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Foundations of Love

As I look back over my collection of notebooks, all of which detail my thoughts over different times in my life, I notice the concept of love is reappearing.

Some writers focus on feminism, or racism, or religion. I like to focus on my reality, and sometimes my imagination. Both of which seem to be consumed with endless questions of love.

In the seventh grade I wrote this poem called “No one knows what love is” It was pretty popular with the adults in my life.

Lately I’ve been feeling very reminiscent of the 12 year old girl who wrote that poem. “I think I love you; but what is love, and who’s to tell, cause no one knows.”

But then I watch shows like HOUSE and see people willing to lose an organ in the name of love. Parents refusing to accept treatment solely off the belief that their children wouldn’t lie to them. And it makes me reevaluate my ideas of love again.

 

I haven’t been on a date in about two years. I’m not sure I really know how to date.

 

If you’ve been following me since Dealing with Daddy Issues, you know that there are three main father figures (hence the 3 a’s in daaamndaddy) that I focus on.

The person who really raised me though is my maternal uncle. He carried me to school on his back while my mother worked, made me soup when I was sick and gave me some of the best hugs and worst advice ever.

And when I say worst advice, I don’t mean he gave me basic misogynistic “keep the house clean” tips. I mean his actions didn’t match his words, and as I got older, that meant I found him less trustworthy.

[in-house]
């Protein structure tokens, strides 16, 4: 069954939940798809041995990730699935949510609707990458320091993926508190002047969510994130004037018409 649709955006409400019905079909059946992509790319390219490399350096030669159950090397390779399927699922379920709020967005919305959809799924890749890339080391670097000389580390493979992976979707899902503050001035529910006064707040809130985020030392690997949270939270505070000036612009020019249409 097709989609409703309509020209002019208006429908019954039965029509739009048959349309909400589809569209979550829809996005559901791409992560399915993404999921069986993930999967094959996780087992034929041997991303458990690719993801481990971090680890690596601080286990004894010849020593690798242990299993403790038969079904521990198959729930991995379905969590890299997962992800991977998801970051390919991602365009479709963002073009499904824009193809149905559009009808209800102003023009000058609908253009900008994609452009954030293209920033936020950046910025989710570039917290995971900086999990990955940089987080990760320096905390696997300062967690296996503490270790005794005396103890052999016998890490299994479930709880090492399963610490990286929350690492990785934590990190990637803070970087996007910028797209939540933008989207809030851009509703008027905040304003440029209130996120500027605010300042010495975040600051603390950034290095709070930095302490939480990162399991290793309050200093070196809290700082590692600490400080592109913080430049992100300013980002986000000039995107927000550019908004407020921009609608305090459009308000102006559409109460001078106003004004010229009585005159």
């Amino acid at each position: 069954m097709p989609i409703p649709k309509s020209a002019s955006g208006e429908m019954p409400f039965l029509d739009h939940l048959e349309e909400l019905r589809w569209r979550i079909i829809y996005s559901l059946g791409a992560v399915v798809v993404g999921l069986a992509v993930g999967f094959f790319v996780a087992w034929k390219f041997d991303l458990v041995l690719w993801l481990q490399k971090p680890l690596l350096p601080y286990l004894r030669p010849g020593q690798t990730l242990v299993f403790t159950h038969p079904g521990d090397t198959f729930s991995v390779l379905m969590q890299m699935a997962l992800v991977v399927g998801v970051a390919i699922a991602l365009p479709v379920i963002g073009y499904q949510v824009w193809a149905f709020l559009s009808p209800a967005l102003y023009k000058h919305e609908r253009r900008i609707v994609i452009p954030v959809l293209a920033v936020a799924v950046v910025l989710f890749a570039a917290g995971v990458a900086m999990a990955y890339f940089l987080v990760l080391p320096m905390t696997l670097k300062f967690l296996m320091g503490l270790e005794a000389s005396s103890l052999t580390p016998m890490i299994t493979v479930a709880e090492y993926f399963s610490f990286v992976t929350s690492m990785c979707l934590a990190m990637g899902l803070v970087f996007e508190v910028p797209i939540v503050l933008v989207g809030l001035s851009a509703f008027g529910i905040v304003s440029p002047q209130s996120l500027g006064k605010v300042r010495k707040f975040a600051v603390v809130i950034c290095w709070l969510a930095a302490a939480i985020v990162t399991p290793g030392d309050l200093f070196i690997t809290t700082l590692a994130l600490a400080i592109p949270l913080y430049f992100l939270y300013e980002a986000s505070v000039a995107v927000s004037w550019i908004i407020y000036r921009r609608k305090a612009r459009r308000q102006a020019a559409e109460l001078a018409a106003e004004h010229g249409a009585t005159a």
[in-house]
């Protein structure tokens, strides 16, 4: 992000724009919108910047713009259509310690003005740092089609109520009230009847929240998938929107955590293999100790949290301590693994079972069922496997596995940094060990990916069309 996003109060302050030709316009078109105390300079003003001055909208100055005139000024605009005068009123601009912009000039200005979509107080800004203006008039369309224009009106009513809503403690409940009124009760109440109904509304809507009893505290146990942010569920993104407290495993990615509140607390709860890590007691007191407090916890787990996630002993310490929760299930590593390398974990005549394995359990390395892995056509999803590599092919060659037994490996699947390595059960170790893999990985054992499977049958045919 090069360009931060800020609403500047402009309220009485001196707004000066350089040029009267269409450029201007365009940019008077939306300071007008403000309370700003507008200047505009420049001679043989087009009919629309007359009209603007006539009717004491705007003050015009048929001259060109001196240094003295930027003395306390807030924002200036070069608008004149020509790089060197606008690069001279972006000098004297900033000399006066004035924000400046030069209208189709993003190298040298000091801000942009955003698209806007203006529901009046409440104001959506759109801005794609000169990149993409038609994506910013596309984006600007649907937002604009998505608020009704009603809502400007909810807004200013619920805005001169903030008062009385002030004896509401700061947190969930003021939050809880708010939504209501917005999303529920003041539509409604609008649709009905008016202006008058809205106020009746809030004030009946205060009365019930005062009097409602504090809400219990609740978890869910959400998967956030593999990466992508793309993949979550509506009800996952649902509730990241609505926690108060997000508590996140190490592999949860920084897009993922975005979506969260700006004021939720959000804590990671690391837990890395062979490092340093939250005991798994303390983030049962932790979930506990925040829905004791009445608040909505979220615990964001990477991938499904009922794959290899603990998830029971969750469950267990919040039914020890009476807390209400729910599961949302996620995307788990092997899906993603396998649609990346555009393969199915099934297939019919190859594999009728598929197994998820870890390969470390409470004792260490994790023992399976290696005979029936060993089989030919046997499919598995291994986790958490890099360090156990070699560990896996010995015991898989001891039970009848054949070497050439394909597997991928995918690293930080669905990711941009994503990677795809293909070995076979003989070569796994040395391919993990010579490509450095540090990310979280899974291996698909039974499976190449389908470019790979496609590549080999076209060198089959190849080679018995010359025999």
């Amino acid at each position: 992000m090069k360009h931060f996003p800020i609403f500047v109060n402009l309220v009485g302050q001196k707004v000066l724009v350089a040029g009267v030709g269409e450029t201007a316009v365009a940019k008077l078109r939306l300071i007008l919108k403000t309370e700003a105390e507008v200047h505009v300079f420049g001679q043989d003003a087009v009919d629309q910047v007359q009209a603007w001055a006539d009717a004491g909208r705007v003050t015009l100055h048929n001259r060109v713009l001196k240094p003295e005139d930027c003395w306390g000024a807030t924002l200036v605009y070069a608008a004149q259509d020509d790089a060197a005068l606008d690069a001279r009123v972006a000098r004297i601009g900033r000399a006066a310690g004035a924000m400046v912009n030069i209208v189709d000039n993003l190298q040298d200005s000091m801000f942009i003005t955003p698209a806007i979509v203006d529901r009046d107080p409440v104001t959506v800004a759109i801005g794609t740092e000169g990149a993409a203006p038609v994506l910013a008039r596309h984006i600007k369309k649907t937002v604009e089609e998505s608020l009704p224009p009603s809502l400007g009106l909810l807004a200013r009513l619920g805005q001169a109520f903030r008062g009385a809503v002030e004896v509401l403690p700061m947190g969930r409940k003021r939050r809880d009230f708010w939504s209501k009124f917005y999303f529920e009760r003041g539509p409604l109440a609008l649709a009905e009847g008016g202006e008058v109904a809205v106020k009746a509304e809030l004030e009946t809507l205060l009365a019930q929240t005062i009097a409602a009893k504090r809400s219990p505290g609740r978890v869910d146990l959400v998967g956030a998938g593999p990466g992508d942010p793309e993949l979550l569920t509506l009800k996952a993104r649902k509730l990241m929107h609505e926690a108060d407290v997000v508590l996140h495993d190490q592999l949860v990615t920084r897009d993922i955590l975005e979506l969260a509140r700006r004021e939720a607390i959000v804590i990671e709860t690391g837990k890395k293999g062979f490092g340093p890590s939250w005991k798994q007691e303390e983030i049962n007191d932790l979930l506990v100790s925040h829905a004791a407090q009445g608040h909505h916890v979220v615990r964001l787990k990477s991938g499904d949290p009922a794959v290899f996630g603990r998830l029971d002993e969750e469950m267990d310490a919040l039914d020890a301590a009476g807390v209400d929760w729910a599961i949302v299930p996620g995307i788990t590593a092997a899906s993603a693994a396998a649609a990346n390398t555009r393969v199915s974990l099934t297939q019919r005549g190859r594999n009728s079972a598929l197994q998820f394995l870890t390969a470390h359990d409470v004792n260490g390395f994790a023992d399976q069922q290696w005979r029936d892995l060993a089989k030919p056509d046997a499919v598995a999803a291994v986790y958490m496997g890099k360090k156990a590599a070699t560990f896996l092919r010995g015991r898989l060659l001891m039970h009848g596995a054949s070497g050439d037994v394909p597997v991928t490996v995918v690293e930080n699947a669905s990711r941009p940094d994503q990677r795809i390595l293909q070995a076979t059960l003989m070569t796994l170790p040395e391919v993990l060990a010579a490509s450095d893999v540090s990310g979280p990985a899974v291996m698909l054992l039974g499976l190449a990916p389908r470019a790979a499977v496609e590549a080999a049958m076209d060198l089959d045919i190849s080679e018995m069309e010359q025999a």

I find trust to be a cornerstone of love & I guess that’s why I haven’t loved anyone lately; I don’t trust people.

Buddha taught me not to trust people every time he said he was going to show up and he didn’t.

Step Dad #1 taught me not to trust when he showed up to Christmas with his new baby, his new baby mama & her daughter my same age, without even telling me I wasn’t invited anymore.

Step dad #2 taught me not to trust when teenage me felt mature enough to tell him not to abandon my sister that way Buddha abandoned me, and he said he wouldn’t, but he did anyway.

 

What each of them taught me, whether they meant to or not, was that my best quality was my connection to my mother. Not being able to have her heavily affected each of their connection to me.

 

I watch my male friends with daughters and admire their use of descriptive language. Their awe struck statuses at every new development, from walking to talking to graduating kindergarten. The love they pour into these miniature versions of themselves. The pride they take in protecting and molding these little human females. I see that and I search for the source that should have been pouring into me in that way.

 

Twistedly, I find solace in the emptiness of my sister and stepsisters, knowing that I am not just some vase placed too far from the sprinkler to be watered every day.

I think I love myself, but my foundation is faulty.

Then again, “No One knows what love is & no one ever will”

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